Poetry has the logic of memory, the spontaneity of dreams, yet is much like calculus—each line is, in a sense, an asymptote composed of and continually approaching the limits of language in an attempt to reach an infinitesimal, wordless realm. This is also one way of saying that a good poem is unpredictable and has something at stake. We teachers get our fair share of student poems about puppies, sentimental love pains, the general first person loving the general world and wishing for general peace and universal happiness. Poems that could be about anyone doing anything anywhere at any time. But poetry shouldn't run in place—it should be running towards a wall and then through it. Sometimes be specific isn’t enough advice.
This year I’m teaching creative writing in English at Transilvania University of Brașov (and yes, it’s really in Transylvania). My students are doing something regularly that seems nearly impossible to me: writing poetry in a second, sometimes third language. A few weeks ago I asked them if they knew what “at stake” meant. They didn’t. We broke it down, delved into etymology: a pole, a stick. We discussed “burned at the stake,” “impaled on a stake” (the latter is easily understood in Romania, whose history includes the likes of Vlad III of Wallachia). Sometimes language requires demonstration. I placed an assigned printed poem on the table, then held a mechanical pencil above my head. I stabbed the poem, pinned it to the table, tore a ragged gash through the middle of the page. I asked them to give me some words to describe what this poem just went through. Risk. Danger. Limit. Loss. Yes.
Last year I taught composition at a women’s prison through Boston University’s Prison Education Program. These students have everything at stake every single day. My sister, who has been incarcerated on and off for years, taught me that there are no words for how important writing is in prison—especially poetry. “The art of losing isn’t hard to master”—one evening I wrote this famous first line of Elizabeth Bishop’s “One Art” on the board. We were about to read Hamlet, and I was introducing them to iambic pentameter. Who taught you that? said one student, and, when I asked what these two words made them think of, another said, iambic contamination. To overthink the language we use naturally could indeed contaminate its fluency for a moment, but it also may create new paths of clear, precise expression. Sometimes a path is a form.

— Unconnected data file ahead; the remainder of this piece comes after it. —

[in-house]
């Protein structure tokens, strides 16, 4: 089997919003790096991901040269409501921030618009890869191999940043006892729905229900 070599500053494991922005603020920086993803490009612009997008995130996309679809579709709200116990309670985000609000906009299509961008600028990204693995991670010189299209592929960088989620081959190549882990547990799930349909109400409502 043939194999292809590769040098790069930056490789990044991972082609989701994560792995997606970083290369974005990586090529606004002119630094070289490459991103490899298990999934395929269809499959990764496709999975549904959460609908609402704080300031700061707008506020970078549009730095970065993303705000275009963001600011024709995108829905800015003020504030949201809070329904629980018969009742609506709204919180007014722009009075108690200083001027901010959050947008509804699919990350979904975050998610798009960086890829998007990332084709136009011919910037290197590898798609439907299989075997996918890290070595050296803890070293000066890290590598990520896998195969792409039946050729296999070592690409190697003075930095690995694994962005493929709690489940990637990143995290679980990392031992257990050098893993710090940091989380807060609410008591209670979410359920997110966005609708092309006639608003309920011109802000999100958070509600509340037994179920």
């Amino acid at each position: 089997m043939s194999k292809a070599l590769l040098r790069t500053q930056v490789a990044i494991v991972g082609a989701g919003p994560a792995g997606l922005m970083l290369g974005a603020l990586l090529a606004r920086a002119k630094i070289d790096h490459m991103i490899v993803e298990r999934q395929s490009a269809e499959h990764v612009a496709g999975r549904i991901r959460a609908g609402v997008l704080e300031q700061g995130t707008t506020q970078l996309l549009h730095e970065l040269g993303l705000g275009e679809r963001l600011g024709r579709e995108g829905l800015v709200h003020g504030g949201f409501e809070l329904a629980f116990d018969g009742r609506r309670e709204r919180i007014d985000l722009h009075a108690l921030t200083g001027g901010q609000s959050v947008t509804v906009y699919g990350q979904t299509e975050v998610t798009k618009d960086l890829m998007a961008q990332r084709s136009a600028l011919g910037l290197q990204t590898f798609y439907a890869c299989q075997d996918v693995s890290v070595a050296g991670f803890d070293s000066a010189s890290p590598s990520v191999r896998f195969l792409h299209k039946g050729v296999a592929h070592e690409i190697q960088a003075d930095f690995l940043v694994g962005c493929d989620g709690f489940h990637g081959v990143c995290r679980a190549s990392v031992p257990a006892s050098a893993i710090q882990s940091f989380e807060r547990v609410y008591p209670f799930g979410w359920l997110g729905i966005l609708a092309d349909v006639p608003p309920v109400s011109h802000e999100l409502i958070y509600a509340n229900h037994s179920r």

Poet Jill McDonough, who taught incarcerated college students for thirteen years, visited my class one night and discussed how the villanelle is a great form for expressing circular thoughts and obsessions. Things that matter. The following week, over half the class turned in handwritten villanelles ranging from the desire to cook a single meal at home, the irony of having to sew American flags, the simple act of being able to shave in privacy, the feeling of having more than a monitored visit with a loved one. And, here’s the best part: these villanelles hadn’t been assigned. What was at stake formed a need to rethink the rhythm of language, choose the right rhymes, write these poems.
The short version of that semester’s final paper was to diagnose Hamlet’s madness and its significance, and to back it up with the text. The last two weeks, one of my most engaged students was absent. She was in solitary confinement, a place meant to drive anyone to temporarily lose a mind. (And this is where it’s hard not to hijack my own blog post to write about the inhumanity at the core of our country’s swollen prison system.) The night the papers were due I opened my desk drawer to find, covering the attendance sheet, several sheets of mismatched paper with a handwriting in pencil I recognized. This student, in solitary and without access to the book, somehow managed to write a paper that worked through the entire tragedy. (She even improvised a works cited page complete with Jane Doe Publishing Co.) And, the surprise ending: though the stakes were high, Hamlet hadn’t lost his iambic mind after all. His logic—much like that of poetry—was driven by memory, was spontaneous yet calculated.
There’s only one poem I can think of that comes close to defining the essence of poetry, and in it there’s a literal stake. It’s Heather McHugh’s “What He Thought,” and at the end, Giordano Bruno, in an iron mask, is being burned at one in Campo de´ Fiori, 1600: “poetry is what / he thought, but did not say.” This is the definition of poetry at risk: it employs the limits of language, endangers the realm of the comfortable, approaches a silence or loss we feel yet can’t explain.